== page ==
Everywhere But Home

News and musings from wherever my crazy life takes me. My body may be back in Illinois, but at least for now, my mind is still in Mongolia.


Sorry We Stole Your Winter, Moscow! Most Americans Would Happily Return It.

So apparently it’s been unseasonable warm in Moscow of late – and presumably elsewhere as well. Well, as my international readers may not know, there’s a reason for this, and it’s one my American readers have been hearing about for the past week: America stole Moscow’s winter. Sorry, Moscow.

Winter storms Hercules and Ion hit the Chicago are with nearly two feet of snow, as well as  a phenomenon that the media called a “Polar Vortex” – an area of low pressure that pulled a wide swath of arctic air over most of the country for several days. While places like Moscow and Alaska experienced unusually warm weather, Chicago and other mainland American cities were hit with the coldest temperatures they’d experienced in twenty years.

You’d have thought the world was going to end.

Weather emergencies were declared, people told not to go out unnecessarily. The commuter trains in Chicago were severely delayed, or in some cases, canceled altogether, because the rails were freezing, shrinking, and even breaking. The Chicago Public Schools canceled two days of classes, as did my own school district – a truly unprecedented event. (By contrast, in my twelve years in that system, I never once got a snow day because the snow removal systems are so efficient.) Three Amtrak trains en route to Chicago were stuck in twelve-foot snow drifts for over twelve hours; the passengers, including my friend Sarah, were eventually bussed to Chicago when six locomotives failed to dislodge the stuck trains.

And to a certain extent, I understand the hubbub. An 8˚F/-13˚C day in Atlanta is in many ways more dangerous than a -30˚F/-34˚C day in Mongolia because Atlanta and its people are not prepared for such weather; my friend Charlotte had never owned a real winter coat before she went to college in Ohio because she’d never needed to, and I’m sure she’s far from alone. -17˚F is ten to fifteen degrees colder than Chicago is used to enduring (and that for only a few days a year), and its extensive mass transit systems don’t handle it well. The large homeless population, even with a concerted effort to shelter all of its members during the polar blast, is also at obvious risk.

But I still think it was all blown way out of proportion.

Yes, cold is dangerous, but it’s a manageable danger; it won’t kill you if you’re properly prepared. But you wouldn’t know that from the reactions of the media or the general public. Slideshows of weird and beautiful weather phenomena are cool; public service announcements about frostbite prevention and proper layering are necessary; updates on the innumerable and inevitable airport, traffic, and rail delays are useful. But it’s one thing to provide useful and relevant information  on a current and far-reaching event, and another to treat it like the end of the world.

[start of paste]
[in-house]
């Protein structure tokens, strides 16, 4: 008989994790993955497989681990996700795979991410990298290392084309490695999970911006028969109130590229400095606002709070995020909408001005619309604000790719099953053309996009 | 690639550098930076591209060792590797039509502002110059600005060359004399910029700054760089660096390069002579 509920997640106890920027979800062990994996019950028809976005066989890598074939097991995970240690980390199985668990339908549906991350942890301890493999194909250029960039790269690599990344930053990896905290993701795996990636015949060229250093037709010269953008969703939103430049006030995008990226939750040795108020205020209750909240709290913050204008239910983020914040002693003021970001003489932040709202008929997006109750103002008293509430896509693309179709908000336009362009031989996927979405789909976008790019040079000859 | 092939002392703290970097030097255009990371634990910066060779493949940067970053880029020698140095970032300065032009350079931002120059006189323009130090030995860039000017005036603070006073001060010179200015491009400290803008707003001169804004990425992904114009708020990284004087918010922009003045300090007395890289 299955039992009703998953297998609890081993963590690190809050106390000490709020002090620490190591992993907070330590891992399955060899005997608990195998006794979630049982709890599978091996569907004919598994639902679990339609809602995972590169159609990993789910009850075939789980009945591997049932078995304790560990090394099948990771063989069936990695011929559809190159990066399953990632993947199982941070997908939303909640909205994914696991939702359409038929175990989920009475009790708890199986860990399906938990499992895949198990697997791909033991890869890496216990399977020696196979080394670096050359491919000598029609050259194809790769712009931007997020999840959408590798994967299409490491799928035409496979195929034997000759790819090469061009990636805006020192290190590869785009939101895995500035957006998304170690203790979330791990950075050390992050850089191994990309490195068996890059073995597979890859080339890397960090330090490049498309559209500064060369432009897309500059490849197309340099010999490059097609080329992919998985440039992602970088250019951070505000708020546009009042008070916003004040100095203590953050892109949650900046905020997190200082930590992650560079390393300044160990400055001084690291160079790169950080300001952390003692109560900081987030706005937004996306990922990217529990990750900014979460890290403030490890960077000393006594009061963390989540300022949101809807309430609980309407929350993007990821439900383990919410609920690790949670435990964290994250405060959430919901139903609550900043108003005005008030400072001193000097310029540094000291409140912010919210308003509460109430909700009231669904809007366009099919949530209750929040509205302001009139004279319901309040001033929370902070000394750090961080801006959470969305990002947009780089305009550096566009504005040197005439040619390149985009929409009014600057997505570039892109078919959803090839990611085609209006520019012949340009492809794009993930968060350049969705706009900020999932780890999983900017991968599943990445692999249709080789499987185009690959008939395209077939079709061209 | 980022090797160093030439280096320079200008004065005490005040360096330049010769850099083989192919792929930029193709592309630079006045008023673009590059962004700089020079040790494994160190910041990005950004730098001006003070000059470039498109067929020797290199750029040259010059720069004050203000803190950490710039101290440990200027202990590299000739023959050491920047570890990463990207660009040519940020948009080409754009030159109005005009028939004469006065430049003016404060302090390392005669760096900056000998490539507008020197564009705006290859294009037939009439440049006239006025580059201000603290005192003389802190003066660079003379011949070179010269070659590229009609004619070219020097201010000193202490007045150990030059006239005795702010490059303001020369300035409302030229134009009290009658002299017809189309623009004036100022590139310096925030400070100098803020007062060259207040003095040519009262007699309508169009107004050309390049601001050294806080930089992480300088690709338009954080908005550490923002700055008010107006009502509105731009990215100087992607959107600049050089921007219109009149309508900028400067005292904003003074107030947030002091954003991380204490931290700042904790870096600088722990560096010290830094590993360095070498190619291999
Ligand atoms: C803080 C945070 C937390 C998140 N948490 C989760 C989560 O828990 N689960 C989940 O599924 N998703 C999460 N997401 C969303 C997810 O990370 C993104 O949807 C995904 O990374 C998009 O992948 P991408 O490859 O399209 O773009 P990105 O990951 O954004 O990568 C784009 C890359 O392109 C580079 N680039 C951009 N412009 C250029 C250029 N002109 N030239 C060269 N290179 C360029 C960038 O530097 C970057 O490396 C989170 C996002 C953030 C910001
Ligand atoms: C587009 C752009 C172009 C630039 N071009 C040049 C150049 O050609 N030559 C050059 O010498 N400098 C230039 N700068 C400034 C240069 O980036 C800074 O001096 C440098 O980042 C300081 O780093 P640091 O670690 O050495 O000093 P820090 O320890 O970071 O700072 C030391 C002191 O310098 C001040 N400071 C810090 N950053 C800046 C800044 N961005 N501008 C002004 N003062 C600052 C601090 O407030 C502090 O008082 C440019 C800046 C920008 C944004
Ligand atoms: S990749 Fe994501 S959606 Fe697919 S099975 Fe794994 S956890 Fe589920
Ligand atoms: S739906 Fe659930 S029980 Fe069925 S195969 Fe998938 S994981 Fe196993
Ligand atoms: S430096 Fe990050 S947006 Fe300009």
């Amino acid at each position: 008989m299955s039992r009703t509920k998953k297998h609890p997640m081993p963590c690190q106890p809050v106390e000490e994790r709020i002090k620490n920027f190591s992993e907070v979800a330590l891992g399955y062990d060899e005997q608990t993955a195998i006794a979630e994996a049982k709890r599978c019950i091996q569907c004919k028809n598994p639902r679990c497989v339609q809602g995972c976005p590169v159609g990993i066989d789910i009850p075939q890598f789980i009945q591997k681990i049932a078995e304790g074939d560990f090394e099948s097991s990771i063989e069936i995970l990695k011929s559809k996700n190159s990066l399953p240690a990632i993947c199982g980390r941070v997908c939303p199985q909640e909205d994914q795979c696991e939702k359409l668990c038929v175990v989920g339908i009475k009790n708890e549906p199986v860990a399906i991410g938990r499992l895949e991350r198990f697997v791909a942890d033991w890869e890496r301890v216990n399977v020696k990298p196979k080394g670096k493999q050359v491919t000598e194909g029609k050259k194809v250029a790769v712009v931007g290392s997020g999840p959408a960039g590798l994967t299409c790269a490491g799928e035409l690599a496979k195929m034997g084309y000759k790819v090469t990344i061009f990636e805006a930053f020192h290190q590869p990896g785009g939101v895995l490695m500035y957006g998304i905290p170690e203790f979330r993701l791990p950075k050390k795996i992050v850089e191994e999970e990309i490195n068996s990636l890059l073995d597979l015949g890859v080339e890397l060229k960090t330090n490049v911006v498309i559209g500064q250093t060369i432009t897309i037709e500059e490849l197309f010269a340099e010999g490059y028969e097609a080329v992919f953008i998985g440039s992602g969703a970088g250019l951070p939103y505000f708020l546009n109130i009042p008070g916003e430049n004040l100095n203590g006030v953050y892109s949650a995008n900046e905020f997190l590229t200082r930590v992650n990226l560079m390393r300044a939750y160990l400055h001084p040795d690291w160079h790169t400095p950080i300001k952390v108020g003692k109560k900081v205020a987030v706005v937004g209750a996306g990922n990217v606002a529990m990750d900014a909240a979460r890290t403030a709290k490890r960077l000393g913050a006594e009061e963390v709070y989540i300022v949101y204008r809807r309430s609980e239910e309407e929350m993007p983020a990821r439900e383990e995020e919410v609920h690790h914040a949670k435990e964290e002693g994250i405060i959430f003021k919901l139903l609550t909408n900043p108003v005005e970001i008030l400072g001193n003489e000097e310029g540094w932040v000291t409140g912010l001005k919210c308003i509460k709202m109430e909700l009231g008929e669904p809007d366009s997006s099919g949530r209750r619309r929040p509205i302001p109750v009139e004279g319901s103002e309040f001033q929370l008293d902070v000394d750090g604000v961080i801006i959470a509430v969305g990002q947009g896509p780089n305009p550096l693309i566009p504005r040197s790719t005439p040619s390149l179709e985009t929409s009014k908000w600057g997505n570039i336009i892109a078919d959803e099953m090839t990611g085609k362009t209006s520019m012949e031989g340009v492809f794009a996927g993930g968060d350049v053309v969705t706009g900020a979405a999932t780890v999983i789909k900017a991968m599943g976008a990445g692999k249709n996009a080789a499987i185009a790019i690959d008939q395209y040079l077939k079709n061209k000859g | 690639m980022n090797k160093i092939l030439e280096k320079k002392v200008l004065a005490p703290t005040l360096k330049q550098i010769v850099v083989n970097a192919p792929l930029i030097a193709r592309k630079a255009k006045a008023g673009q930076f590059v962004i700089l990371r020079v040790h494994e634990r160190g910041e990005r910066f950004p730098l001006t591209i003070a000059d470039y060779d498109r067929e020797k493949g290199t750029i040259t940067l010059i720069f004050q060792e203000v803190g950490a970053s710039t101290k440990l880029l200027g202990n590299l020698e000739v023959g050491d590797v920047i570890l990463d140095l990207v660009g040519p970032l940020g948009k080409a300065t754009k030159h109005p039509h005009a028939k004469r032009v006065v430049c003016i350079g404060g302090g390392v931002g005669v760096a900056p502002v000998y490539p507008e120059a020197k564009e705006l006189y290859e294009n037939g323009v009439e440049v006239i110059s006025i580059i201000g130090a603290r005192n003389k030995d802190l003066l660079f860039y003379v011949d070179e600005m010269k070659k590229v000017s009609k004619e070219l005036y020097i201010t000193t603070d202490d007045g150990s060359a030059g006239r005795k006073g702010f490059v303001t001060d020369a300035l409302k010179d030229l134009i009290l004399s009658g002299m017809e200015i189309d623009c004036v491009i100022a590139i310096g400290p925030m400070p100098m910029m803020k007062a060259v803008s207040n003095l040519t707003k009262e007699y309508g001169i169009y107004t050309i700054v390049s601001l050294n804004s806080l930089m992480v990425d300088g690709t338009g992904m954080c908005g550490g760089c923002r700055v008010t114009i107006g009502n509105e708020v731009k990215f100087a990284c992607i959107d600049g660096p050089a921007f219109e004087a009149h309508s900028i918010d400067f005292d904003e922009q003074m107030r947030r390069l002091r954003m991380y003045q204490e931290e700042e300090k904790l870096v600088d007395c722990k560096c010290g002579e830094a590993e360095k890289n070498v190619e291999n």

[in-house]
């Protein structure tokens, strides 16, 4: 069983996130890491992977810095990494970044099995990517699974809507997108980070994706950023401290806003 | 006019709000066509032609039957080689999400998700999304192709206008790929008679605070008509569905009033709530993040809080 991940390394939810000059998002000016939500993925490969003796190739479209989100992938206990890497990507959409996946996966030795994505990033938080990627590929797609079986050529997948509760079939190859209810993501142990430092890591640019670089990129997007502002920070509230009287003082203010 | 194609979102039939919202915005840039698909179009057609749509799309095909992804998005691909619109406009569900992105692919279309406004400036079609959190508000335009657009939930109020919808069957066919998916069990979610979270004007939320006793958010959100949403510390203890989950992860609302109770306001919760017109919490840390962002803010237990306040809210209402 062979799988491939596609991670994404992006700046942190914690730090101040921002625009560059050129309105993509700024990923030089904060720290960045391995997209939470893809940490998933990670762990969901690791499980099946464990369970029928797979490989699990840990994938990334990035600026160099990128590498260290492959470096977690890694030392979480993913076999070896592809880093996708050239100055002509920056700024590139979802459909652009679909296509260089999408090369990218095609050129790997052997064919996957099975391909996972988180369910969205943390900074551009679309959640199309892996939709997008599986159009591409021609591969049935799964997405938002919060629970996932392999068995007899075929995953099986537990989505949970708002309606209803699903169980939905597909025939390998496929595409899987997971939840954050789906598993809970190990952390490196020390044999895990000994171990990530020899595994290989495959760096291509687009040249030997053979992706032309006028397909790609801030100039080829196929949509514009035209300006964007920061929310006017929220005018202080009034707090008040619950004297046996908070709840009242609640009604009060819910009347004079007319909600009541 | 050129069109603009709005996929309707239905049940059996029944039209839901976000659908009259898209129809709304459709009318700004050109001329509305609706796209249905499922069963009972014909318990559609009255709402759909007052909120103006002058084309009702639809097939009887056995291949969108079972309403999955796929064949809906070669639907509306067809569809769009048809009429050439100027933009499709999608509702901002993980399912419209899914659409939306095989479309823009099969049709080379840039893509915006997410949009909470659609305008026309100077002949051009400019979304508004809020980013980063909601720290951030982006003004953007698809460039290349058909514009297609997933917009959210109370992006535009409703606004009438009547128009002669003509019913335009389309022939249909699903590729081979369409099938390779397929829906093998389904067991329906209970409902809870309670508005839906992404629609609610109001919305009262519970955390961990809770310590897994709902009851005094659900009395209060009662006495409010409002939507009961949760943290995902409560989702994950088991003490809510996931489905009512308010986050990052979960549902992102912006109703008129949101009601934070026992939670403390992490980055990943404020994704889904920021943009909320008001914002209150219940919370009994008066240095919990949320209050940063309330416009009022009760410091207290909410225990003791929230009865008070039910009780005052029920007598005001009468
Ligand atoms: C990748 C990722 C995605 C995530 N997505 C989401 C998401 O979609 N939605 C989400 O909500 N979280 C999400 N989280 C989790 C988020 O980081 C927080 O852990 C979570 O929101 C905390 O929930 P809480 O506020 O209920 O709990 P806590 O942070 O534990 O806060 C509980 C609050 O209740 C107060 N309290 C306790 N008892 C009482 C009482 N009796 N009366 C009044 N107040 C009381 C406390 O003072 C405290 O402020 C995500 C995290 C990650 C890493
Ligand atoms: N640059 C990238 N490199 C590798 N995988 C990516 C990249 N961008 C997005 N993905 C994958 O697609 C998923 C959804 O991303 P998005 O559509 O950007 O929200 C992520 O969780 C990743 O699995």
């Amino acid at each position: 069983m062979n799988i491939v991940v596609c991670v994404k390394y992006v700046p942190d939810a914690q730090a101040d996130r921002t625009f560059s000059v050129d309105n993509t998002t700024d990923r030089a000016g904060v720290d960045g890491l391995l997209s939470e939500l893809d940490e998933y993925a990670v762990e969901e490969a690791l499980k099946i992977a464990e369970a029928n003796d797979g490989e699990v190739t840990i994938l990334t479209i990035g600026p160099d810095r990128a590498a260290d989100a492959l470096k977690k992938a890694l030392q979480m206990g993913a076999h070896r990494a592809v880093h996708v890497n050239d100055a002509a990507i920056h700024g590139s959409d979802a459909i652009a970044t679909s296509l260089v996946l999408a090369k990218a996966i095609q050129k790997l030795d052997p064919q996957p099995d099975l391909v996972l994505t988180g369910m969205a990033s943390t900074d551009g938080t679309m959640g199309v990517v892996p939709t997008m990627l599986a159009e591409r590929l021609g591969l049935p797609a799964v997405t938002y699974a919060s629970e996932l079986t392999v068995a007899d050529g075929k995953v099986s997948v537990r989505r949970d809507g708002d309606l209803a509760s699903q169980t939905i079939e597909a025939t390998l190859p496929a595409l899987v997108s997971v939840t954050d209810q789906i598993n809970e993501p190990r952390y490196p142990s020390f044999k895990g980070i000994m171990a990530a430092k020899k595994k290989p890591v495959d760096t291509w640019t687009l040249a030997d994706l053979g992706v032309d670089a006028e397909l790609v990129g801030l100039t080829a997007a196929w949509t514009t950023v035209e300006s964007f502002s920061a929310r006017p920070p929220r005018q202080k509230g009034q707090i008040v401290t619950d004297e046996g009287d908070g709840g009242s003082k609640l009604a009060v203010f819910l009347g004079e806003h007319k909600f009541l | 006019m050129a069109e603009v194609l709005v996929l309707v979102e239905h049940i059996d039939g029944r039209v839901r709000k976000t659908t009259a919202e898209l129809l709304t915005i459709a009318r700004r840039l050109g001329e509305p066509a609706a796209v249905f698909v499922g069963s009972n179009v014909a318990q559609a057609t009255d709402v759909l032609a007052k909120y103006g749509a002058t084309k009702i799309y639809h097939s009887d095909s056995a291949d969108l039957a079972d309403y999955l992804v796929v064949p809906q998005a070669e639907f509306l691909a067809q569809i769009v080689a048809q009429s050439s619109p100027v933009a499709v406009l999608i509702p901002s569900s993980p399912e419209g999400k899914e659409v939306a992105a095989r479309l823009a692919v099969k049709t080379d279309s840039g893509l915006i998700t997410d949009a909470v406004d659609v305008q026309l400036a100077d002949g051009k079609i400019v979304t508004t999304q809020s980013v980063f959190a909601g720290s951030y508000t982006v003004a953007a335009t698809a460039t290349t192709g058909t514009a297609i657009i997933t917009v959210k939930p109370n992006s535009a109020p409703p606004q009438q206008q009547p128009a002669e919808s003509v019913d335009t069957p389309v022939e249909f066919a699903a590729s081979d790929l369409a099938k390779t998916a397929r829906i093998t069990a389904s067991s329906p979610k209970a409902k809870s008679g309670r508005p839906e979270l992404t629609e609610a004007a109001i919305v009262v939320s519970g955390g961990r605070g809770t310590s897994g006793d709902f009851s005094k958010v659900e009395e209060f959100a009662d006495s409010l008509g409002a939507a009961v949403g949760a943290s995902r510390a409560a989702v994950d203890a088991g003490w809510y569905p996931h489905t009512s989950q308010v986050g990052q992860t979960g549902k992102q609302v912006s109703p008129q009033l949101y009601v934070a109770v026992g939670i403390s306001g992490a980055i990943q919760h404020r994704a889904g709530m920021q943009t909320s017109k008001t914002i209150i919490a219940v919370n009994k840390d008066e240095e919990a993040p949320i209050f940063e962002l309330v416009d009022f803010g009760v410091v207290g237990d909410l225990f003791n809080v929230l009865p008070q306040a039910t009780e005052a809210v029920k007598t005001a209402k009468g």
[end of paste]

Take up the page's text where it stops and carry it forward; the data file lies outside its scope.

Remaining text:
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The image at left, for instance, is from a Weather Channel listicle entitled, “10 Photos That Show How Insanely Cold Chicago It Is in Chicago.” The story was also carried on other news networks – CNN, WGN, and whatever radio station we were listening to at the time. When decontextualized, as at left, it’s a shocking, even frightening statement. But the oversimplification misses an important point: it’s too cold for a Chicago polar bear, one who doesn’t have the fat reserves put on by her cousins up north. Some news carriers included this detail, but others went for shock value and omitted it. Unsurprisingly, it was the simplified version that made it into social media.

Another example of public overreaction, this time a Facebook post by a friend of a friend: “Please say a prayer for all those who are working out in this horrid freezing weather, including my brother, those working to restore power, working on water lines, delivering mail, picking up garbage, etc. etc. It’s too dangerous out there for any human.”

She had me up until that last sentence. I don’t want to minimize the suffering or sacrifice of the people impacted by this winter; I know it was, and is, real. Not everyone has the resources or the know-how to protect themselves properly from this kind of weather, and for these people, Hercules and Ion were truly disastrous. And I certainly agree that the good people braving the cold to allow American life to continue as normally as possible do deserve our prayers, thanks, and recognition. But while the sentiment is well-intentioned, its conclusion is alarmist and just plain wrong. No, people shouldn’t be sent to work outside if they aren’t properly protected; no, they probably won’t be comfortable, even if they’re not in actual danger. But from the average American’s reaction to unexpected inconvenience, you’d think that uncomfortable and unbearable were synonyms.